Not far from a real Magical Kingdom, in the enchanting city of Orlando, lives a great programmer by the name of Jeremy McAnally. By day he codes in Ruby; by night he engineers patterns for his wife’s clothing design venture. And in betwixt he writes books on Ruby and Rails, manages a seriously good blog, releases Ruby libraries, and organizes Ruby conferences, bringing together the great minds of the language that he loves. But before I go off on how brilliant this guy is, let me back up and introduce you to a much younger Jeremy McAnally, of Huntsville, Alabama.
Jeremy grew up in and around Huntsville, an area that was occupied by McAnally’s for at least four generations. “Huntsville is a pretty interesting area in that it has the highest concentration of PhD’s in America, but is stuck in the middle of some of the most backwood areas you’ll ever encounter. I grew up in Gurley, a small town outside of Huntsville, and went to a very small school with a small budget; so unfortunately my encounters with programming were scant until high school (and even then it was Pascal in a post-2000 age). My parents, (even though they were divorced) both identified that I had a knack for these new-fangled contraptions, so they invested a lot in making sure I had a computer to play with and learn from even though we often had a hard time putting food on our plates. But I think they saw potential there for me to escape our situation, so they definitely wanted to foster that.”
His first run-in with programming was in the fourth grade; “I started using 1337 toolz and pr0ggi3z to punt people off AOL, make my chat pretty colors, etc. I got curious about what was possible, and I found out about this thing called Visual Basic that everyone was using. A few tutorials later, I was in business!”
When he was fourteen years old, faced with the prospect of selling newspapers door-to-door in the slums of Huntsville, he decided to lie about his age to work at rent-a-coder instead. “My family didn’t have a lot of money, so I needed to start working early. I started out contracting, doing VB work for a variety of clients for a few years, along with writing some desktop software. It was lots of fun, but the money wasn’t great due to the outsourcing and the race to the bottom.” As luck would have it, he was able to score an invitation to an exclusively college student event that Microsoft was holding. “At that event I got a free copy of the first RTM release of VisualStudio.net. After that I progressed into doing VB.net and C# contracting, and started getting more into PHP. By the time I graduated high school, I was doing mostly PHP contracting.”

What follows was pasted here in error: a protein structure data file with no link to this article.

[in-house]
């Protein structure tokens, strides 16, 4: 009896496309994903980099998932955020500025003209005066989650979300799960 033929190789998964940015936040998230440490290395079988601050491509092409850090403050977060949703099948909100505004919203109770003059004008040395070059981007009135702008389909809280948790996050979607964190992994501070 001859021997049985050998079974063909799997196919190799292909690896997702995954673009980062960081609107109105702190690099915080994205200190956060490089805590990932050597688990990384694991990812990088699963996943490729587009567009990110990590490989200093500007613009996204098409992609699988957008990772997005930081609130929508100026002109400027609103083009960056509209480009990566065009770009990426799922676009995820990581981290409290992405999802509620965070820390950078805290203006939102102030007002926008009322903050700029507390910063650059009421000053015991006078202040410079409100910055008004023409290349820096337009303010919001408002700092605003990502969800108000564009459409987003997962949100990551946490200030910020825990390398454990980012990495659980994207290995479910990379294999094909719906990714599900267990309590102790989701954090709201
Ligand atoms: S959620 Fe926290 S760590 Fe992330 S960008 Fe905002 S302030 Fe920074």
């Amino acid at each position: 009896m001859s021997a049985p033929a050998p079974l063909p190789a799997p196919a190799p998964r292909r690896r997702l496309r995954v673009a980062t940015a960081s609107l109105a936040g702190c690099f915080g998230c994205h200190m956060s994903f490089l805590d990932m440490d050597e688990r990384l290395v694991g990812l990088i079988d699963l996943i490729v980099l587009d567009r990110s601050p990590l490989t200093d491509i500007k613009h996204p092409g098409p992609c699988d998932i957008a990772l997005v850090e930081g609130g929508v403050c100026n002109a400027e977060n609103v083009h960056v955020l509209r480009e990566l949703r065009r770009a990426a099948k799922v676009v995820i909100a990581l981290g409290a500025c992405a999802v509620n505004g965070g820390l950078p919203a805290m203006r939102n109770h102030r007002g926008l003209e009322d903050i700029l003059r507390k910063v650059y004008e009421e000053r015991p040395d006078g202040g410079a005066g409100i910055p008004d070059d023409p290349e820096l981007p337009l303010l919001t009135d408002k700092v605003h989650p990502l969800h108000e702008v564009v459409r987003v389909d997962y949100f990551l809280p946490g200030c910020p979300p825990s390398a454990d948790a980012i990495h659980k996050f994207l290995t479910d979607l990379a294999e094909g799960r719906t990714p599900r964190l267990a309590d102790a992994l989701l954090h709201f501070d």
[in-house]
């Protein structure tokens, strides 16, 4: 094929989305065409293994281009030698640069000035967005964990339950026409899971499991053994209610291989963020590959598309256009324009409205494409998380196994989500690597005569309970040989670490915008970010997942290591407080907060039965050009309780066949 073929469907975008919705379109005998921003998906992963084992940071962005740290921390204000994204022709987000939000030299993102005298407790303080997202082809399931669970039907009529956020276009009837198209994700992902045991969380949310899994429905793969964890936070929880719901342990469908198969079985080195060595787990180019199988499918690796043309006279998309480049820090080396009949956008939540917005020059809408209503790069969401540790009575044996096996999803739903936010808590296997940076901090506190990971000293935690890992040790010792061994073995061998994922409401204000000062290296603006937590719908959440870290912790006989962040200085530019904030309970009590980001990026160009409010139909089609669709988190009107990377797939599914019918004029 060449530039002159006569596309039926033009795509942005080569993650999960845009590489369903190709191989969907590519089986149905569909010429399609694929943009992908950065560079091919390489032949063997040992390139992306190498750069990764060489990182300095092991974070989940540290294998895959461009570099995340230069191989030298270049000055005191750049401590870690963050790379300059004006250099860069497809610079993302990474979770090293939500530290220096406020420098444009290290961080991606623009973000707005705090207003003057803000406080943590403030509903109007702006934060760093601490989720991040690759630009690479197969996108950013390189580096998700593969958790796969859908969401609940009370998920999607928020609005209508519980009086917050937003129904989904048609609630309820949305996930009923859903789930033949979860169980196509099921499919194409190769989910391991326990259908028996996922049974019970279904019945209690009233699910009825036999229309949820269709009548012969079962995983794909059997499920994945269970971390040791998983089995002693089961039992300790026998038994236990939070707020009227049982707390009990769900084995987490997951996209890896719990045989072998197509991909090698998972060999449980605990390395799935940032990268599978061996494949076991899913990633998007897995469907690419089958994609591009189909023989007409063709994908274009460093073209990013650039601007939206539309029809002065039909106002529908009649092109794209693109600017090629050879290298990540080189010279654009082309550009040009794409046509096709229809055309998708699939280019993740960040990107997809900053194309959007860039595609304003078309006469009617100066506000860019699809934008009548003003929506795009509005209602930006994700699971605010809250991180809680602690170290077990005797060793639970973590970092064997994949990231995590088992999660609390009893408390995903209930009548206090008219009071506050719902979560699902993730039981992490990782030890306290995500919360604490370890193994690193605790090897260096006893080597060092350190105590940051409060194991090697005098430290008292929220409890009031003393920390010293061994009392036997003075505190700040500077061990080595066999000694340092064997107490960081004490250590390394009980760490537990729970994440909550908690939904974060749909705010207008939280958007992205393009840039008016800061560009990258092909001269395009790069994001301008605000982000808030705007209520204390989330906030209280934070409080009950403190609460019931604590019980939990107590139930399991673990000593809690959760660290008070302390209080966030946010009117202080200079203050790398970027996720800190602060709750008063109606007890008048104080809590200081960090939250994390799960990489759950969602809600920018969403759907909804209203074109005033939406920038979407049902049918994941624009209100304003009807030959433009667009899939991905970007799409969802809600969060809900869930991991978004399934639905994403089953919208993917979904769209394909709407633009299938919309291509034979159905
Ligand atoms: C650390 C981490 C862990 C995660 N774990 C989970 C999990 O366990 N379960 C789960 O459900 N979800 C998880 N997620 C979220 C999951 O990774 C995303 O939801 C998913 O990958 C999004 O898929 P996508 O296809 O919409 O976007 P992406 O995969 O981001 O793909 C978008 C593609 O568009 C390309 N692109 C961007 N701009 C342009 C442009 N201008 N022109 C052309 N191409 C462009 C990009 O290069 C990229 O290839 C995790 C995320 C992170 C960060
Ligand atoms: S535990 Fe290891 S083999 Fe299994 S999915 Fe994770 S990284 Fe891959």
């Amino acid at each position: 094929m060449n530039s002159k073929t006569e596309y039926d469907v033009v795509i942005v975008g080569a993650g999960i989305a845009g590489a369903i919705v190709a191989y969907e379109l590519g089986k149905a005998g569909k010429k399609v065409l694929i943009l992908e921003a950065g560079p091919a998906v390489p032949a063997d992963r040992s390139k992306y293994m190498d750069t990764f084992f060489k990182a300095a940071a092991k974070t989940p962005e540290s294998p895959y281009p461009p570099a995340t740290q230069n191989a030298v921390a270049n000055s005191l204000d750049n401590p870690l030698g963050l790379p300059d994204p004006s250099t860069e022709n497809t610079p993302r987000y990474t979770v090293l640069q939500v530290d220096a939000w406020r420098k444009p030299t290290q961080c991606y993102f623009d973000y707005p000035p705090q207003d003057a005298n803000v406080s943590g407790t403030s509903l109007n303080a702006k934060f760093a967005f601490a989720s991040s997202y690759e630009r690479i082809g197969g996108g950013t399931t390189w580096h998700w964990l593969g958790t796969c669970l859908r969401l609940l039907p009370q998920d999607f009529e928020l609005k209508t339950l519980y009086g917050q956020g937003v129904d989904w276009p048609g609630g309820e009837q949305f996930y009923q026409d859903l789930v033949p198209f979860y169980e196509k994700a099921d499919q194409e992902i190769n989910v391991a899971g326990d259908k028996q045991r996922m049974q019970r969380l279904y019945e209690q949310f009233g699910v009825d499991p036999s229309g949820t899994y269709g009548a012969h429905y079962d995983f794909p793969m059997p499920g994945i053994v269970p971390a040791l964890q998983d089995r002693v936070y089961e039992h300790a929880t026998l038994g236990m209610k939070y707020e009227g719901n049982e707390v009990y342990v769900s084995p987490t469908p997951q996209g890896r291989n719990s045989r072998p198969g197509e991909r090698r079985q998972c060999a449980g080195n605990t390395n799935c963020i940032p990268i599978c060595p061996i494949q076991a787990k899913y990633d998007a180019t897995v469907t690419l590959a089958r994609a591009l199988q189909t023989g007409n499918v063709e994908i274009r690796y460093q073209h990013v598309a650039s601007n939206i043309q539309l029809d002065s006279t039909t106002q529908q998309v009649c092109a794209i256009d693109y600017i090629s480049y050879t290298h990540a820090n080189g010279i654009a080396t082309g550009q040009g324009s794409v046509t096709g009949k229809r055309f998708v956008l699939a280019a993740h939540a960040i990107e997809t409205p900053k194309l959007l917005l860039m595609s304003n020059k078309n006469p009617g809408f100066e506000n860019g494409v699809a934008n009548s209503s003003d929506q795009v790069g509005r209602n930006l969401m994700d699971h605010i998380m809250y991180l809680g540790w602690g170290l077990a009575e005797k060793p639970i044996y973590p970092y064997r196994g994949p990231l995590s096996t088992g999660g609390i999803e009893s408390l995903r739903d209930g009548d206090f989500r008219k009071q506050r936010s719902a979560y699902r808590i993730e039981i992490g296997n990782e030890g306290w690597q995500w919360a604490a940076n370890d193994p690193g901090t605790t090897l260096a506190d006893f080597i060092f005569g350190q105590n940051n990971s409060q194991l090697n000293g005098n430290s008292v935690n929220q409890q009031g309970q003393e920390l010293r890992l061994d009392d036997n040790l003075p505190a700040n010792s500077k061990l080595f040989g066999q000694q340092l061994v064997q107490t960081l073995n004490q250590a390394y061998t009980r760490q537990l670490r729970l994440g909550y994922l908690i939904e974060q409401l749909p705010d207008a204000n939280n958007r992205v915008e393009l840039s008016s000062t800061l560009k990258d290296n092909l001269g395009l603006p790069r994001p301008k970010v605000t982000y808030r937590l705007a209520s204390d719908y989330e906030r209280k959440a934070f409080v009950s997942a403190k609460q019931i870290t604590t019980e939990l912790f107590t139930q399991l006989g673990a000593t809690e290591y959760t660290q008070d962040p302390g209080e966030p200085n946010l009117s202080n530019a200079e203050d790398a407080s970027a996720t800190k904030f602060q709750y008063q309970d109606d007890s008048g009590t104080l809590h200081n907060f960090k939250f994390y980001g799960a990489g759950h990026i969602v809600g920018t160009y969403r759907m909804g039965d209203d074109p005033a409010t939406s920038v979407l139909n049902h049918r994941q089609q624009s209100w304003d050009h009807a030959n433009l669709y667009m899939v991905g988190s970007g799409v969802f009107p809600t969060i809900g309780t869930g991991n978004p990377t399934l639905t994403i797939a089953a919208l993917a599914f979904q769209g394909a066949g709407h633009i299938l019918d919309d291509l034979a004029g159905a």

Jeremy went on to college at a local state university after finishing high school in Gurley; naturally, he went in as a Computer Science major, but surprisingly he came out as an English major. “I REALLY sucked at math. So I changed to Computer Engineering, only to realize that it also required a ton of math. Then I switched to English.” Meanwhile, Jeremy had met the lovely Jacki, his future wife. Jacki was studying at Johnson Bible College in Knoxville, TN, and the long distance between them was difficult. So Jeremy transferred to her college where he majored in Bible and Theology, concentrating on Teaching Ministry. He never finished his BA there; he was juggling so much PHP and C# consulting work that he eventually dropped out to focus on his career. He went on to teach himself Python and then Ruby and Rails in early 2005. He has yet to complete his BA, but he is working on it now through Troy University.
The lack of a shiny BA hasn’t kept Jeremy from being insanely successful as a developer, or from being a critical member of our Ruby and Rails community. For the last decade, Jeremy has been working intimately with Ruby and Rails, contributing magnanimously to the ecosystem with useful libraries like dcov, rails-templates, and context. He has authored three books in the last few years. His first, Humble Little Ruby Book has often been compared to Why’s Poignant Guide To Ruby for its creatively drawn examples and quirky writing style. He went on to write Ruby in Practice, a cookbook style reference for Ruby. Most recently, Jeremy released a self-published book, the Rails 3 Upgrade Handbook, just in time for the release of Rails 3 last month!
When Jeremy came into the Ruby community years ago, he wasted no time making himself comfortable. Now he’s a regular household name among Rubyists. And if you haven’t been to one of his Ruby conferences yet, there’s no time like February! At this year’s fourth annual Ruby Hoedown, Jeremy announced Magic Ruby, another (FREE!) conference for Rubyists, held in “Disney’s Contemporary Resort” in Orlando, Florida.